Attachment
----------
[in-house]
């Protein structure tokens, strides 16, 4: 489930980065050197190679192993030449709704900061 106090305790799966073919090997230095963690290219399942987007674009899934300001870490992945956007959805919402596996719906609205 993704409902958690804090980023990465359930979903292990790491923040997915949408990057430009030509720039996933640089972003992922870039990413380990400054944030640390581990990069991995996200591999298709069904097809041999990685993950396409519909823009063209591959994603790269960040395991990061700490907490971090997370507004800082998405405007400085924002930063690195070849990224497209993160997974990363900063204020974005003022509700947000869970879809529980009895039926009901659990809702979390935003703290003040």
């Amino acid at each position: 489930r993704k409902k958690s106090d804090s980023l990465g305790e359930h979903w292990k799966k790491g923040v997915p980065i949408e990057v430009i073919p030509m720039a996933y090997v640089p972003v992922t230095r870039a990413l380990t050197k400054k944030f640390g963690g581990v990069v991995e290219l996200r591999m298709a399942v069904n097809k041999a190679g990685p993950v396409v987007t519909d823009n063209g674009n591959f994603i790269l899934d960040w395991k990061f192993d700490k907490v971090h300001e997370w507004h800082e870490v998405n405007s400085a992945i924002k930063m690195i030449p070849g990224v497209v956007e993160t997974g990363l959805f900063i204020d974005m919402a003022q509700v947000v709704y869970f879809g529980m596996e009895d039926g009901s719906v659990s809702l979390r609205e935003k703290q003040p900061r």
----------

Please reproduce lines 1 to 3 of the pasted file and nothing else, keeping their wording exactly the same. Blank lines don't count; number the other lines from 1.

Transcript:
[in-house]
């Protein structure tokens, strides 16, 4: 489930980065050197190679192993030449709704900061 106090305790799966073919090997230095963690290219399942987007674009899934300001870490992945956007959805919402596996719906609205 993704409902958690804090980023990465359930979903292990790491923040997915949408990057430009030509720039996933640089972003992922870039990413380990400054944030640390581990990069991995996200591999298709069904097809041999990685993950396409519909823009063209591959994603790269960040395991990061700490907490971090997370507004800082998405405007400085924002930063690195070849990224497209993160997974990363900063204020974005003022509700947000869970879809529980009895039926009901659990809702979390935003703290003040």
């Amino acid at each position: 489930r993704k409902k958690s106090d804090s980023l990465g305790e359930h979903w292990k799966k790491g923040v997915p980065i949408e990057v430009i073919p030509m720039a996933y090997v640089p972003v992922t230095r870039a990413l380990t050197k400054k944030f640390g963690g581990v990069v991995e290219l996200r591999m298709a399942v069904n097809k041999a190679g990685p993950v396409v987007t519909d823009n063209g674009n591959f994603i790269l899934d960040w395991k990061f192993d700490k907490v971090h300001e997370w507004h800082e870490v998405n405007s400085a992945i924002k930063m690195i030449p070849g990224v497209v956007e993160t997974g990363l959805f900063i204020d974005m919402a003022q509700v947000v709704y869970f879809g529980m596996e009895d039926g009901s719906v659990s809702l979390r609205e935003k703290q003040p900061r």